Deputy Foreign Minister Yavuz Selim Kıran receives the co-chairperson of the Ukraine-Turkey Inter-Parliamentary Friendship Group Rustem Umerov and the parliamentary delegation accompanying him, capital Ankara, Turkey, Jan. 12, 2022. (AA Photo
https://www.dailysabah.com- Turkey and Ukraine are strengthening their strategic partnership with parliamentary diplomacy, Deputy Foreign Minister Yavuz Selim Kıran said Thursday.
Kıran received the co-chairperson of the Ukraine-Turkey Inter-Parliamentary Friendship Group, Rustem Umerov, and the parliamentary delegation accompanying him.
In a post on his Twitter account, Kıran noted that they hosted the delegation of the Ukraine-Turkey Parliamentary Friendship Group, co-chaired by Umerov and Roman Hryshchuk and of which the Crimean Tatar leader Mustafa Dzhemilev is a member, and said: “We are further strengthening our strategic partnership with our parliamentary diplomacy.”
On Feb. 3, Kyiv is set to host the 10th High-Level Strategic Council between Turkey and Ukraine, with the heads of state expected to attend the event that will mark the 30th anniversary of diplomatic ties.
The Turkish and Ukrainian leaders set a $10 billion annual trade volume target, which is currently more than $5 billion. Turkey, meanwhile, is expected to set a new record in this field by hosting more than 2 million Ukrainian tourists by the end of this year. The countries agreed on visa- and passport-free travel in 2017.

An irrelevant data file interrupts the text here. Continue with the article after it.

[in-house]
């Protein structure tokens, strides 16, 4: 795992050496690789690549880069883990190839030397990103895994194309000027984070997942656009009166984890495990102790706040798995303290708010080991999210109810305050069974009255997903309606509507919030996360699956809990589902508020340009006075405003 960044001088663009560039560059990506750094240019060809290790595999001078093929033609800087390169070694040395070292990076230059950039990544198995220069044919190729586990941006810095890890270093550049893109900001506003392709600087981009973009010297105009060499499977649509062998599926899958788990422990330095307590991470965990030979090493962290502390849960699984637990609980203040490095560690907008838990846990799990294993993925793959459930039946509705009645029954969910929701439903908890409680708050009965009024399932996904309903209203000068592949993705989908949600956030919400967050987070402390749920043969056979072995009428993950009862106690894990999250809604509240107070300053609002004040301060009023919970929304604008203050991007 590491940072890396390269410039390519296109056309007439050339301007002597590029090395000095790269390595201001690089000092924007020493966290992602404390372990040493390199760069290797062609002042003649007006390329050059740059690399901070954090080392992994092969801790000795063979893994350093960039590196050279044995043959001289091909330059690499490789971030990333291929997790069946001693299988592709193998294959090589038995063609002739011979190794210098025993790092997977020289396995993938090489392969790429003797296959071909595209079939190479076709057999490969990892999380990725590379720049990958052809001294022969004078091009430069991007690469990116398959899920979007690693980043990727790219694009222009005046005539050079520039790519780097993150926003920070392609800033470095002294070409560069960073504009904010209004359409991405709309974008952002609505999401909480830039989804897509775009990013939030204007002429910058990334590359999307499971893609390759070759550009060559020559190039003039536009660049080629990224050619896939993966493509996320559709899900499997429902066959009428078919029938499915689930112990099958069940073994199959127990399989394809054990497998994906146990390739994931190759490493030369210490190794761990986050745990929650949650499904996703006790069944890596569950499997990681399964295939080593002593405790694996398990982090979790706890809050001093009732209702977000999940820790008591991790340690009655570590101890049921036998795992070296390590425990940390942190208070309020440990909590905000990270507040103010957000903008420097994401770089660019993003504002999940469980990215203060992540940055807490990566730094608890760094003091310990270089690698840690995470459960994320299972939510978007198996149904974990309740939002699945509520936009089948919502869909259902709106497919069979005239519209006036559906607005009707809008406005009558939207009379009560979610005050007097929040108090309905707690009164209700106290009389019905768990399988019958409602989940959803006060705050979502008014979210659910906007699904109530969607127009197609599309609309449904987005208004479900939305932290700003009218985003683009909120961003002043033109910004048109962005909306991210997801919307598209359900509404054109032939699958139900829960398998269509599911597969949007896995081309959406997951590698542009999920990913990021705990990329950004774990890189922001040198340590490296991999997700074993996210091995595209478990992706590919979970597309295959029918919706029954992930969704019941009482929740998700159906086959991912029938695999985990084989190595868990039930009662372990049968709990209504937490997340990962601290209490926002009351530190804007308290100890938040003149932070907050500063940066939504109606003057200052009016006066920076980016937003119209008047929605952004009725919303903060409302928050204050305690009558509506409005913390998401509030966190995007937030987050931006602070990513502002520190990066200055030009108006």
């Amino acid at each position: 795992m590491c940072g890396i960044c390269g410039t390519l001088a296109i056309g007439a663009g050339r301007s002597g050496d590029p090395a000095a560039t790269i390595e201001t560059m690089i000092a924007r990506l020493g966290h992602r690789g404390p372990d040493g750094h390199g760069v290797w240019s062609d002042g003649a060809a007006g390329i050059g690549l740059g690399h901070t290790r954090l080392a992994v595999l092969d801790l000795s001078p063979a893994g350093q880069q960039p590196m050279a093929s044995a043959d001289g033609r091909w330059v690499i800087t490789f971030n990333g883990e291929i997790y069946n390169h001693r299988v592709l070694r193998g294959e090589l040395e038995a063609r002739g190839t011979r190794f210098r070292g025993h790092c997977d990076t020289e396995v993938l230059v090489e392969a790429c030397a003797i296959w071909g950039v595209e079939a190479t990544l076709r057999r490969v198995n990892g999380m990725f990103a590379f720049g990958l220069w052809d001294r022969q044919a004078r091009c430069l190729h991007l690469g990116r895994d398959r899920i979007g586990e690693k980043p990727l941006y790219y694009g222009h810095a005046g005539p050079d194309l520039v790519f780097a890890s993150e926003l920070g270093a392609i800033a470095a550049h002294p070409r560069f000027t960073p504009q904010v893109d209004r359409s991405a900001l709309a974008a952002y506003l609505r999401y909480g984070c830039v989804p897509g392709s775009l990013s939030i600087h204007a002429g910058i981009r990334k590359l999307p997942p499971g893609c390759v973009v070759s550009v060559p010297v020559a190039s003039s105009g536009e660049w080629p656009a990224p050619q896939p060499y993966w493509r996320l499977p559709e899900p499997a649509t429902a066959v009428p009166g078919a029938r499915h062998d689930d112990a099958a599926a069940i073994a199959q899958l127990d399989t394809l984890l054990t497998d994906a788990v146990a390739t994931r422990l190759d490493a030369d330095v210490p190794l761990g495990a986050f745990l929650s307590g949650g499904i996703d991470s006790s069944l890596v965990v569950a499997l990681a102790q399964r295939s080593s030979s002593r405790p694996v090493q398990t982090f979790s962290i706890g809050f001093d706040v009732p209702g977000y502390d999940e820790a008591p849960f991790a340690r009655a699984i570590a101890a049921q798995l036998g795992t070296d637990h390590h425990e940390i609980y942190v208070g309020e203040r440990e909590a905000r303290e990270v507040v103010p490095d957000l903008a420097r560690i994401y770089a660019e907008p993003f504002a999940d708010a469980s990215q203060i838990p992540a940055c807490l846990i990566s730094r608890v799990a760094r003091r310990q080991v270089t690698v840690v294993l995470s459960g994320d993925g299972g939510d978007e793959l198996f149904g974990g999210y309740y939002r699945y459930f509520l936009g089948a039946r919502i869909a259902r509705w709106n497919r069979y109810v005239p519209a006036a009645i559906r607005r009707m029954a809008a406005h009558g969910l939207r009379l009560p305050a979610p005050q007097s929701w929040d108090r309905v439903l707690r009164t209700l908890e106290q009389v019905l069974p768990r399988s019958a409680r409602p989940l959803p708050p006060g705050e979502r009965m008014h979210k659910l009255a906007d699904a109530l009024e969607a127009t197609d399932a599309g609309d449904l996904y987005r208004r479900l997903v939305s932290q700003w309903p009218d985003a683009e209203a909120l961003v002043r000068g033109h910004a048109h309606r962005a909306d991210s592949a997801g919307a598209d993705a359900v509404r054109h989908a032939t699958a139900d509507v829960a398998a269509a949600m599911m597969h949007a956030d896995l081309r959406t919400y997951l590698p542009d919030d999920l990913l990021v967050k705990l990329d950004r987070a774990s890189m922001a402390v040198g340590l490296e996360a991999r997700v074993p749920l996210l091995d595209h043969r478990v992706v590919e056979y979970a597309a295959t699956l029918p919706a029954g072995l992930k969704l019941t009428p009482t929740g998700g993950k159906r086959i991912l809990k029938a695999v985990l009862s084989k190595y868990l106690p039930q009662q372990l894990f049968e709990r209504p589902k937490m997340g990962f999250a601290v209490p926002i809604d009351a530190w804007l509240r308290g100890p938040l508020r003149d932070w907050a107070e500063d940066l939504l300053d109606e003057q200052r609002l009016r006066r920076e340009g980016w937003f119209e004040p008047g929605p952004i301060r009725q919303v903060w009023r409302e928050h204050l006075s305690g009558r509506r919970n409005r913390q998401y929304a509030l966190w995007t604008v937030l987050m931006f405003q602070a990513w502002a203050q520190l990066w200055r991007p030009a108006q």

After the collapse of the Soviet Union, Turkey became one of the first countries to recognize Ukraine on Dec. 16, 1991, and the two countries established diplomatic ties on Feb. 3, 1992. The Agreement on Friendship and Cooperation between Ukraine and Turkey was ratified in 1993. In 1649, the first agreement was signed between the Cossacks in Ukraine and the Ottoman Empire. Also, the Ottoman Empire was one of the first states to recognize the Ukrainian People’s Republic in 1918.
Military tensions between Ukraine and Russia have been high since the annexation of the Crimean Peninsula by Russia in 2014. Turkey, along with the rest of NATO, criticized Moscow’s 2014 annexation of Crimea and voiced support for Ukraine’s territorial integrity as Kyiv’s forces battle pro-Russian separatists in eastern Ukraine.
Crimean Tatars are a Muslim community indigenous to the Black Sea peninsula. Most Crimean Tatars opposed Moscow’s annexation of the Crimean Peninsula. Russian authorities have since cracked down on the community, banning their assembly and television channel as well as detaining and jailing dozens of activists.
NATO member Turkey has good ties with both Kyiv and Moscow, though it opposes Russian policies in Syria and Libya. It has forged energy and defense cooperation with Russia while opposing Russia’s 2014 annexation of Ukraine’s Crimean Peninsula.
Fighting between Ukrainian government forces and pro-Russian separatists in Donbass has killed more than 13,000 people since 2014, according to the United Nations. The region is one of the several sources of friction between Russia and Ukraine.